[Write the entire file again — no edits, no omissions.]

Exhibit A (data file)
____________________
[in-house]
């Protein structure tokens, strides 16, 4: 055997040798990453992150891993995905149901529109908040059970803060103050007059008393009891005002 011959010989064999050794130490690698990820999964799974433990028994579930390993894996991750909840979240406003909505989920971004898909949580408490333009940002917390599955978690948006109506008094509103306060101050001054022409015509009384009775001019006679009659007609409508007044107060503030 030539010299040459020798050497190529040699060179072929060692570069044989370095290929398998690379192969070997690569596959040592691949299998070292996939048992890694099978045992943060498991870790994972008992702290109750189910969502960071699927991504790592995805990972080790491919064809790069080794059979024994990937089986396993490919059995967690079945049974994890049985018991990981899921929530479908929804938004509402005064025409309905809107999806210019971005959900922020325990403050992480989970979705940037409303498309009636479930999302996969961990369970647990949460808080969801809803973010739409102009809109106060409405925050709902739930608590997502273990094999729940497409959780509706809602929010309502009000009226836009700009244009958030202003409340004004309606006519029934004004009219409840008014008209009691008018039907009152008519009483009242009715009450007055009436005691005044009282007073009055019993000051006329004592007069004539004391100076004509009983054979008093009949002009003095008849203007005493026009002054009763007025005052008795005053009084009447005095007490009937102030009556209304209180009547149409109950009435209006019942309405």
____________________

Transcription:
[in-house]
């Protein structure tokens, strides 16, 4: 055997040798990453992150891993995905149901529109908040059970803060103050007059008393009891005002 011959010989064999050794130490690698990820999964799974433990028994579930390993894996991750909840979240406003909505989920971004898909949580408490333009940002917390599955978690948006109506008094509103306060101050001054022409015509009384009775001019006679009659007609409508007044107060503030 030539010299040459020798050497190529040699060179072929060692570069044989370095290929398998690379192969070997690569596959040592691949299998070292996939048992890694099978045992943060498991870790994972008992702290109750189910969502960071699927991504790592995805990972080790491919064809790069080794059979024994990937089986396993490919059995967690079945049974994890049985018991990981899921929530479908929804938004509402005064025409309905809107999806210019971005959900922020325990403050992480989970979705940037409303498309009636479930999302996969961990369970647990949460808080969801809803973010739409102009809109106060409405925050709902739930608590997502273990094999729940497409959780509706809602929010309502009000009226836009700009244009958030202003409340004004309606006519029934004004009219409840008014008209009691008018039907009152008519009483009242009715009450007055009436005691005044009282007073009055019993000051006329004592007069004539004391100076004509009983054979008093009949002009003095008849203007005493026009002054009763007025005052008795005053009084009447005095007490009937102030009556209304209180009547149409109950009435209006019942309405």